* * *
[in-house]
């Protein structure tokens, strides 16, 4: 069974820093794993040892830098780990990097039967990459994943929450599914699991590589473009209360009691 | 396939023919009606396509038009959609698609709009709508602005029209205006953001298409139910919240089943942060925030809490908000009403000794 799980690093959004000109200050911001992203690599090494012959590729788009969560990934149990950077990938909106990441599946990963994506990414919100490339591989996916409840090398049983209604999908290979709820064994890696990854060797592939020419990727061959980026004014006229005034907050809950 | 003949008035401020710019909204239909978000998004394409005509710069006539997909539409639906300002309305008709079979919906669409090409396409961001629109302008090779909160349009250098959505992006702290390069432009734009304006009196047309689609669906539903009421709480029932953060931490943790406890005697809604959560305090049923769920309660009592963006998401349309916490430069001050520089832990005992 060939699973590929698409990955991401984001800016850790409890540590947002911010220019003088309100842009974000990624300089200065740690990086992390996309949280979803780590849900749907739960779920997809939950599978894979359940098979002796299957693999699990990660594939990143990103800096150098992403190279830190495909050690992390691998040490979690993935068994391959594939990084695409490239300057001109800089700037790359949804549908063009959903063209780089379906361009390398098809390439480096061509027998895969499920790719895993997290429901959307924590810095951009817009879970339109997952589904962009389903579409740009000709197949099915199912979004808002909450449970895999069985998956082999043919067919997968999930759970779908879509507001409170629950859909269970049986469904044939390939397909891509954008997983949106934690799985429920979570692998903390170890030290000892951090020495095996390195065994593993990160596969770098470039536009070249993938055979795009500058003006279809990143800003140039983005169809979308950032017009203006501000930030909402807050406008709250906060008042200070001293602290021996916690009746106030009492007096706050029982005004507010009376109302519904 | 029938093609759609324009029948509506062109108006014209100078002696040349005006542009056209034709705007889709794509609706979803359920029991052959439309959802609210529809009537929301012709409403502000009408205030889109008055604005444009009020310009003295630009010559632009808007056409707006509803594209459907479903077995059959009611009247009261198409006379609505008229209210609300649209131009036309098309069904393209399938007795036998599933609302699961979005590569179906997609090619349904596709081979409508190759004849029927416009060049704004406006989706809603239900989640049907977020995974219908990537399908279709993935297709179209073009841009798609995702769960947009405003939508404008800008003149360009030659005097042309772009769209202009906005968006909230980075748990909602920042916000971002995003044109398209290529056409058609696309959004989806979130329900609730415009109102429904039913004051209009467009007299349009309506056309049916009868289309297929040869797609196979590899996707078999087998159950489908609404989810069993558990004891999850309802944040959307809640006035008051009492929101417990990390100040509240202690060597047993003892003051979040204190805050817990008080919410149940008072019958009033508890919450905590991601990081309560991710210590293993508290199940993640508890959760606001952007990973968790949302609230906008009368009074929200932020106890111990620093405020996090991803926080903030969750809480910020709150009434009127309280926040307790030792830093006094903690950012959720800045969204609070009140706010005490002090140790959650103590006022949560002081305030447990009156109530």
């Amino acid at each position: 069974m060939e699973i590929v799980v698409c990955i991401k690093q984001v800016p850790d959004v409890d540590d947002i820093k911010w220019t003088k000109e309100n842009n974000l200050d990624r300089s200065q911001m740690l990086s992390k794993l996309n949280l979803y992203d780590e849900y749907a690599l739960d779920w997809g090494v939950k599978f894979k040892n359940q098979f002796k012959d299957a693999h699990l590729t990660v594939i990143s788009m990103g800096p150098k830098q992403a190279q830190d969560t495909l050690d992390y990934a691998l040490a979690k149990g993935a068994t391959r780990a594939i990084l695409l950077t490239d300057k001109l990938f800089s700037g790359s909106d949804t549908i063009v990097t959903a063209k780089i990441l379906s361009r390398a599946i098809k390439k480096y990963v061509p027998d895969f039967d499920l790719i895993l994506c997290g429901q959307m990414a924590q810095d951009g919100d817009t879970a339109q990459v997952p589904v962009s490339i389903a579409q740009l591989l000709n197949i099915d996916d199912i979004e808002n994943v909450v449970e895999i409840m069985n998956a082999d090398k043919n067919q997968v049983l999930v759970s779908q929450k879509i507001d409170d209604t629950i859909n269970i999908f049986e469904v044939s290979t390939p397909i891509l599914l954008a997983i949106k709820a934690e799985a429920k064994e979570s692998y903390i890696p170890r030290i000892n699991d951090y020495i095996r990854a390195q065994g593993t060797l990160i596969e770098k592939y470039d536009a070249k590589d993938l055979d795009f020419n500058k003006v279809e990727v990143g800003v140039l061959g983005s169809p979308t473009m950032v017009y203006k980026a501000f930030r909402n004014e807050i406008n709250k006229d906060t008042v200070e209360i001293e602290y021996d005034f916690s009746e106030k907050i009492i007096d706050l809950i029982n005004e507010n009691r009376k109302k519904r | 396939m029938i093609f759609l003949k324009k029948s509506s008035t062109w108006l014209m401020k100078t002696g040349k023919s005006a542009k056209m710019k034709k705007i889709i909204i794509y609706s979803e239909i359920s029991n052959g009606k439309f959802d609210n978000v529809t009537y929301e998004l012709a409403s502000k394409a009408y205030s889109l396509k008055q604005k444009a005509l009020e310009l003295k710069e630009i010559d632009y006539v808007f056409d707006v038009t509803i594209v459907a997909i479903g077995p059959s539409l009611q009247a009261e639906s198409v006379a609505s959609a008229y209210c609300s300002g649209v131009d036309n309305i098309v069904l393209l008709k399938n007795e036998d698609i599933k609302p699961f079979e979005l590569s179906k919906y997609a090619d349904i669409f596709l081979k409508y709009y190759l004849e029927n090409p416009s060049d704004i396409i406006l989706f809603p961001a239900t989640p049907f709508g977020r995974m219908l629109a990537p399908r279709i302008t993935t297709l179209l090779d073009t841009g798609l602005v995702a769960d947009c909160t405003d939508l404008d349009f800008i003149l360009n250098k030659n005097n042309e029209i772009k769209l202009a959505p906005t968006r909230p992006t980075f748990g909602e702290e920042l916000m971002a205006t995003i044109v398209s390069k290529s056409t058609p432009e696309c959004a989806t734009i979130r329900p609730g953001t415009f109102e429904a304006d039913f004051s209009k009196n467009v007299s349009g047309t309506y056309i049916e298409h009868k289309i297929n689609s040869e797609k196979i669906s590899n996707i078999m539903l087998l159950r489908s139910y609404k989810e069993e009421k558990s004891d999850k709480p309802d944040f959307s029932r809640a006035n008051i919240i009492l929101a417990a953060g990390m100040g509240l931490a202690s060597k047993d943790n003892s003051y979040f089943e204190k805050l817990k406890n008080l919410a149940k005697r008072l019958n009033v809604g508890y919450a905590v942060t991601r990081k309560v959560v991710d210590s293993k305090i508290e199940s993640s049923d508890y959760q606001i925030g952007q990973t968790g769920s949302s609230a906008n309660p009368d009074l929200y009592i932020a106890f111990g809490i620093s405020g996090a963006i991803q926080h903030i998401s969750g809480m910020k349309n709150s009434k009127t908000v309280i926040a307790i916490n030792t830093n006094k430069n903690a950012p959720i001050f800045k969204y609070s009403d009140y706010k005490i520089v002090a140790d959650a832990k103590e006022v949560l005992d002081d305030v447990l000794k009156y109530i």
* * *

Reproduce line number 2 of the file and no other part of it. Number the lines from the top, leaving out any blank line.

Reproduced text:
């Protein structure tokens, strides 16, 4: 069974820093794993040892830098780990990097039967990459994943929450599914699991590589473009209360009691 | 396939023919009606396509038009959609698609709009709508602005029209205006953001298409139910919240089943942060925030809490908000009403000794 799980690093959004000109200050911001992203690599090494012959590729788009969560990934149990950077990938909106990441599946990963994506990414919100490339591989996916409840090398049983209604999908290979709820064994890696990854060797592939020419990727061959980026004014006229005034907050809950 | 003949008035401020710019909204239909978000998004394409005509710069006539997909539409639906300002309305008709079979919906669409090409396409961001629109302008090779909160349009250098959505992006702290390069432009734009304006009196047309689609669906539903009421709480029932953060931490943790406890005697809604959560305090049923769920309660009592963006998401349309916490430069001050520089832990005992 060939699973590929698409990955991401984001800016850790409890540590947002911010220019003088309100842009974000990624300089200065740690990086992390996309949280979803780590849900749907739960779920997809939950599978894979359940098979002796299957693999699990990660594939990143990103800096150098992403190279830190495909050690992390691998040490979690993935068994391959594939990084695409490239300057001109800089700037790359949804549908063009959903063209780089379906361009390398098809390439480096061509027998895969499920790719895993997290429901959307924590810095951009817009879970339109997952589904962009389903579409740009000709197949099915199912979004808002909450449970895999069985998956082999043919067919997968999930759970779908879509507001409170629950859909269970049986469904044939390939397909891509954008997983949106934690799985429920979570692998903390170890030290000892951090020495095996390195065994593993990160596969770098470039536009070249993938055979795009500058003006279809990143800003140039983005169809979308950032017009203006501000930030909402807050406008709250906060008042200070001293602290021996916690009746106030009492007096706050029982005004507010009376109302519904 | 029938093609759609324009029948509506062109108006014209100078002696040349005006542009056209034709705007889709794509609706979803359920029991052959439309959802609210529809009537929301012709409403502000009408205030889109008055604005444009009020310009003295630009010559632009808007056409707006509803594209459907479903077995059959009611009247009261198409006379609505008229209210609300649209131009036309098309069904393209399938007795036998599933609302699961979005590569179906997609090619349904596709081979409508190759004849029927416009060049704004406006989706809603239900989640049907977020995974219908990537399908279709993935297709179209073009841009798609995702769960947009405003939508404008800008003149360009030659005097042309772009769209202009906005968006909230980075748990909602920042916000971002995003044109398209290529056409058609696309959004989806979130329900609730415009109102429904039913004051209009467009007299349009309506056309049916009868289309297929040869797609196979590899996707078999087998159950489908609404989810069993558990004891999850309802944040959307809640006035008051009492929101417990990390100040509240202690060597047993003892003051979040204190805050817990008080919410149940008072019958009033508890919450905590991601990081309560991710210590293993508290199940993640508890959760606001952007990973968790949302609230906008009368009074929200932020106890111990620093405020996090991803926080903030969750809480910020709150009434009127309280926040307790030792830093006094903690950012959720800045969204609070009140706010005490002090140790959650103590006022949560002081305030447990009156109530």